Reviled by critics and largely ignored by moviegoers when released in 1999, Random Hearts is a pox on the reputations of Harrison Ford, Kristin Scott Thomas, and director Sydney Pollack, but it doesn't entirely deserve its lowly fate. The movie's lugubriously paced and its repressed passions are dulled under the weight of relentless melancholy, but Pollack deserves credit for defying the Hollywood Zeitgeist with a mature, substantial film about the power of betrayal to reach beyond the grave.
Ford plays a Washington, D.C. detective; Scott Thomas is a Congresswoman in the midst of a re-election campaign. When their spouses die in a plane crash, the cop is convinced they'd been having an affair, and his obsessive, masochistic quest for the painful truth draws him closer to the Congresswoman despite the mutual risks to their careers and domestic privacy. While she hides behind a façade of denial, his agonized investigation makes him simultaneously unappealing (a risk Ford may have taken as a challenge), sympathetic, and sadly compelling.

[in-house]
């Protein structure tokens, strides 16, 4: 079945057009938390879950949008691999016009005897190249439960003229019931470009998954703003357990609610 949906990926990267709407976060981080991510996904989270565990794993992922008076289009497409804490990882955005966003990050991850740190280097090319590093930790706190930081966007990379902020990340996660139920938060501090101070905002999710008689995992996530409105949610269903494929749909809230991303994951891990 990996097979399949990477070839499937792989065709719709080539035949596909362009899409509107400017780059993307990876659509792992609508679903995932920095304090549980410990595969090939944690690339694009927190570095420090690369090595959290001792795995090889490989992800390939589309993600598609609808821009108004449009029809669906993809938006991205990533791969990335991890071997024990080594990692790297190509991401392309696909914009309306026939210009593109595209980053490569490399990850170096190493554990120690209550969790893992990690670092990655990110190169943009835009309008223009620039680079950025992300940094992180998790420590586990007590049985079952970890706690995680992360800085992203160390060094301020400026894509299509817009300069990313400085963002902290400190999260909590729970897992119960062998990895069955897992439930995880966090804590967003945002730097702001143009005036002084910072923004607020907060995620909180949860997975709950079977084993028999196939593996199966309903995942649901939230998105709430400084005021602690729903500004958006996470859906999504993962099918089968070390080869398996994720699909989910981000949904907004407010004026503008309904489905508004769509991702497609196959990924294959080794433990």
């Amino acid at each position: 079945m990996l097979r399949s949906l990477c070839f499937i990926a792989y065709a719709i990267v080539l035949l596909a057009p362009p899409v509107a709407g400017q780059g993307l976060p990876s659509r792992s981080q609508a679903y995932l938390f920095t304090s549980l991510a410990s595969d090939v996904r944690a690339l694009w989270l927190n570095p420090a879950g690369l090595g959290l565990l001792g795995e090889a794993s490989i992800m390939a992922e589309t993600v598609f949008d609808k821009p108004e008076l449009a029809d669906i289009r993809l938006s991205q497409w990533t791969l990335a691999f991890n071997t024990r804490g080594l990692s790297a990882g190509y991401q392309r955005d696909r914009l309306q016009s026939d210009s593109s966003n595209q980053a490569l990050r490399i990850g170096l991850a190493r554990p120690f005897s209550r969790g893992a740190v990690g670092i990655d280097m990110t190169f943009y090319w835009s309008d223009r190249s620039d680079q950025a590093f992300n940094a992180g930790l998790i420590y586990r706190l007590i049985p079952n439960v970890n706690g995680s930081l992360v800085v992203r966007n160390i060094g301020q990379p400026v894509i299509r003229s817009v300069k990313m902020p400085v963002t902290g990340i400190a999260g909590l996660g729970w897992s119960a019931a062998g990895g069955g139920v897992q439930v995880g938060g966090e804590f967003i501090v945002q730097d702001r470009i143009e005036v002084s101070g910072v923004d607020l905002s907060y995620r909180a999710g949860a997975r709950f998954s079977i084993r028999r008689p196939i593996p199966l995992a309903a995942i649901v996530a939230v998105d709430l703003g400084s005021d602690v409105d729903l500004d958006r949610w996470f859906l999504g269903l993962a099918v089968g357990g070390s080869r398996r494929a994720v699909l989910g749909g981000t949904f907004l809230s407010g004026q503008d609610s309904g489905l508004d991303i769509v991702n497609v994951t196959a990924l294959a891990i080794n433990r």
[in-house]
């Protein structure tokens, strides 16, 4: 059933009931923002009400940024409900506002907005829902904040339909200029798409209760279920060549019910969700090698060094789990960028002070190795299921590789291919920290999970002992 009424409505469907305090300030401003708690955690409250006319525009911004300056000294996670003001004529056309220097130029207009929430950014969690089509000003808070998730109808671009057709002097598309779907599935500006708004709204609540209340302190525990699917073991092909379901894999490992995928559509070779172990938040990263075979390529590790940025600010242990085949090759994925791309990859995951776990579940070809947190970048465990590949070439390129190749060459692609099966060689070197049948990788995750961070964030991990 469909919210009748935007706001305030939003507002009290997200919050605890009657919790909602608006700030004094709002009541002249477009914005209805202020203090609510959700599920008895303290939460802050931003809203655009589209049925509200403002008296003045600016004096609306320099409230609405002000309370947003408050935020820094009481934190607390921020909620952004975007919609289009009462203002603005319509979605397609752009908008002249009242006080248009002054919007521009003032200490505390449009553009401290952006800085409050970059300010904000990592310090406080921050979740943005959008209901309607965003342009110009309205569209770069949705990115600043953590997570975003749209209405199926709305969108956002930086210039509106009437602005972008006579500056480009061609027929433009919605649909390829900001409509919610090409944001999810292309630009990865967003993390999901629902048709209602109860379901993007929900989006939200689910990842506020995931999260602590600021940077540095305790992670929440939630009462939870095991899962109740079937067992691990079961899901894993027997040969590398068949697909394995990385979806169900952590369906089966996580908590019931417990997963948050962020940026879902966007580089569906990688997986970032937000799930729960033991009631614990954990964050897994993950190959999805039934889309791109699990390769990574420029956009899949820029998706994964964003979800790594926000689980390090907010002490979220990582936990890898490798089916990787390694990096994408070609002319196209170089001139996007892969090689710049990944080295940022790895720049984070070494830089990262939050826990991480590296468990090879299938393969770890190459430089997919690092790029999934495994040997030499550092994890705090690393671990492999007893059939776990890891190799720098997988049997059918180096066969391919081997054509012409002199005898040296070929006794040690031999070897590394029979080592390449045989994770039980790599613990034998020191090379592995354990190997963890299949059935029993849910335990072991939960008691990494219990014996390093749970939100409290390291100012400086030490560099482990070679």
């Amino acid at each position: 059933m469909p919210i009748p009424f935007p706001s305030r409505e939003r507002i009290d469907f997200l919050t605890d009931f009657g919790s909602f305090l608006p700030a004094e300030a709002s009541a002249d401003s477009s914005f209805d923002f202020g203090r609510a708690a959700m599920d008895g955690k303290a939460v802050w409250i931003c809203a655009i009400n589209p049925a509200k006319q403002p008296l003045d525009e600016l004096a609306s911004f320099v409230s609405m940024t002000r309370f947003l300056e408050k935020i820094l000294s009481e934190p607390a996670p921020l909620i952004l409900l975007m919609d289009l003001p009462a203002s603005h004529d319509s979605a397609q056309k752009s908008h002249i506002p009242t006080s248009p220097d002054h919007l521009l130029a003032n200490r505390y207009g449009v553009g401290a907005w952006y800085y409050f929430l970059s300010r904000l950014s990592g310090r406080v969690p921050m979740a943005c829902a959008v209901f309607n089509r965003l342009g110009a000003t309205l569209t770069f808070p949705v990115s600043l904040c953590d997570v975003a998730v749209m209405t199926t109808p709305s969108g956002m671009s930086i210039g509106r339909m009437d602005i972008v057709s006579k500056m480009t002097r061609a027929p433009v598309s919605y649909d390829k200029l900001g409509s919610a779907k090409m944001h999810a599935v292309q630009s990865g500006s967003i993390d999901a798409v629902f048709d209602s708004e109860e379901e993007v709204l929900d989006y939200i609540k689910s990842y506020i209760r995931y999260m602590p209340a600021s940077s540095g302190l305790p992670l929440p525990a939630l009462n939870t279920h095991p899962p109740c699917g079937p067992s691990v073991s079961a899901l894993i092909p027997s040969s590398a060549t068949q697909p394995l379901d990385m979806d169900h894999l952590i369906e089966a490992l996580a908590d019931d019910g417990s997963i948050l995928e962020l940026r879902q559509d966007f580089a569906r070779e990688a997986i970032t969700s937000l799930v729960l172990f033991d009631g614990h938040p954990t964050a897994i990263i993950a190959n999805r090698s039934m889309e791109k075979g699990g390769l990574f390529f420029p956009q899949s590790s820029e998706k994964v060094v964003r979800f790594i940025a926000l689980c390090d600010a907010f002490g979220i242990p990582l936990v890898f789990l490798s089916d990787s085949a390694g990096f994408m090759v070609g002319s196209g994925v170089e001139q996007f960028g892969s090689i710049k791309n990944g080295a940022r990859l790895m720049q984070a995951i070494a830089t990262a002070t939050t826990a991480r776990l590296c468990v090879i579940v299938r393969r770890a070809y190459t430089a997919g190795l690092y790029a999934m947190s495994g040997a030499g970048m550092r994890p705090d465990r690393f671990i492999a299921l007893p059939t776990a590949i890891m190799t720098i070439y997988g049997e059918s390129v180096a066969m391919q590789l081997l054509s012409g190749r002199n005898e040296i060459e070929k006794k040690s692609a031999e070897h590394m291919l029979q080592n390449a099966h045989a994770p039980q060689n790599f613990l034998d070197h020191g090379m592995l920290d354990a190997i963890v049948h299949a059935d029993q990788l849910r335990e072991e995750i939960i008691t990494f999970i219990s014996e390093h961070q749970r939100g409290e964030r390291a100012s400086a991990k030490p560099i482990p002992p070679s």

Pollack takes his own chances by keeping everything so relentlessly downbeat, but anyone receptive to the story will find that Random Hearts is a subtly rewarding study of tormented adults who've discovered too late the weaknesses of their seemingly stable marriages. It's anything but cheerful, and a subplot involving a corrupt cop (Dennis Haysbert) is a formulaic distraction. But Random Hearts provides welcome relief from dramas that flirt with emotional anguish without delving into its deeper consequences. --Jeff Shannon